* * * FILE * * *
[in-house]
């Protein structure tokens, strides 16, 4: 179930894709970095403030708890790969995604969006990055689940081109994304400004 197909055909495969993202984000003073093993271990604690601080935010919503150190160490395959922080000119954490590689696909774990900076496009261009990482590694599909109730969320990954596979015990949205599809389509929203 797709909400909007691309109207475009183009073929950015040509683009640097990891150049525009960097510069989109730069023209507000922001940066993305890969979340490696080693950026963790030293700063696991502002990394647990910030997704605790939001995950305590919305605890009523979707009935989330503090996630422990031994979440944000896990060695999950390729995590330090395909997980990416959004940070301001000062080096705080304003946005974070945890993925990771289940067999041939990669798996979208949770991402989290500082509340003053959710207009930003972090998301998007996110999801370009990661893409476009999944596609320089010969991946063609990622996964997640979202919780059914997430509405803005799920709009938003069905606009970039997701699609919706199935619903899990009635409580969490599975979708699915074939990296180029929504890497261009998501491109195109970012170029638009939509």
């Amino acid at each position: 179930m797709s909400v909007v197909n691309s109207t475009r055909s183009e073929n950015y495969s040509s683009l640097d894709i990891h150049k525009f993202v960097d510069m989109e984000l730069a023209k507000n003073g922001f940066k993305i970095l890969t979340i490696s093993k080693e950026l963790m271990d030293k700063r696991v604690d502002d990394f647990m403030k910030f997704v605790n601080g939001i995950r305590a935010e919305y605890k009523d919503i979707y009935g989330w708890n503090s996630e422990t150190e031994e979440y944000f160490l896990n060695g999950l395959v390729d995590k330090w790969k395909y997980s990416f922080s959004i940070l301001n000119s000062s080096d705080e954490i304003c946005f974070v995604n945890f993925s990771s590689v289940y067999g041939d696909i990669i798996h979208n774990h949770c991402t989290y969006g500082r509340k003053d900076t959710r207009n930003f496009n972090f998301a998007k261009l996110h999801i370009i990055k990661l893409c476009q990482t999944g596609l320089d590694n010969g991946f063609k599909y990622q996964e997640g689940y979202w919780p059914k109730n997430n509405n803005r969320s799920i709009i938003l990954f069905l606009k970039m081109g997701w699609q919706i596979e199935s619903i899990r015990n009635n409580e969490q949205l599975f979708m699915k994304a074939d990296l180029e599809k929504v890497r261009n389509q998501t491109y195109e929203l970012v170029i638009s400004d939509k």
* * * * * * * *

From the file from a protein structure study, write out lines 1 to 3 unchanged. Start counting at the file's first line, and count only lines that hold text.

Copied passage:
[in-house]
């Protein structure tokens, strides 16, 4: 179930894709970095403030708890790969995604969006990055689940081109994304400004 197909055909495969993202984000003073093993271990604690601080935010919503150190160490395959922080000119954490590689696909774990900076496009261009990482590694599909109730969320990954596979015990949205599809389509929203 797709909400909007691309109207475009183009073929950015040509683009640097990891150049525009960097510069989109730069023209507000922001940066993305890969979340490696080693950026963790030293700063696991502002990394647990910030997704605790939001995950305590919305605890009523979707009935989330503090996630422990031994979440944000896990060695999950390729995590330090395909997980990416959004940070301001000062080096705080304003946005974070945890993925990771289940067999041939990669798996979208949770991402989290500082509340003053959710207009930003972090998301998007996110999801370009990661893409476009999944596609320089010969991946063609990622996964997640979202919780059914997430509405803005799920709009938003069905606009970039997701699609919706199935619903899990009635409580969490599975979708699915074939990296180029929504890497261009998501491109195109970012170029638009939509």
């Amino acid at each position: 179930m797709s909400v909007v197909n691309s109207t475009r055909s183009e073929n950015y495969s040509s683009l640097d894709i990891h150049k525009f993202v960097d510069m989109e984000l730069a023209k507000n003073g922001f940066k993305i970095l890969t979340i490696s093993k080693e950026l963790m271990d030293k700063r696991v604690d502002d990394f647990m403030k910030f997704v605790n601080g939001i995950r305590a935010e919305y605890k009523d919503i979707y009935g989330w708890n503090s996630e422990t150190e031994e979440y944000f160490l896990n060695g999950l395959v390729d995590k330090w790969k395909y997980s990416f922080s959004i940070l301001n000119s000062s080096d705080e954490i304003c946005f974070v995604n945890f993925s990771s590689v289940y067999g041939d696909i990669i798996h979208n774990h949770c991402t989290y969006g500082r509340k003053d900076t959710r207009n930003f496009n972090f998301a998007k261009l996110h999801i370009i990055k990661l893409c476009q990482t999944g596609l320089d590694n010969g991946f063609k599909y990622q996964e997640g689940y979202w919780p059914k109730n997430n509405n803005r969320s799920i709009i938003l990954f069905l606009k970039m081109g997701w699609q919706i596979e199935s619903i899990r015990n009635n409580e969490q949205l599975f979708m699915k994304a074939d990296l180029e599809k929504v890497r261009n389509q998501t491109y195109e929203l970012v170029i638009s400004d939509k």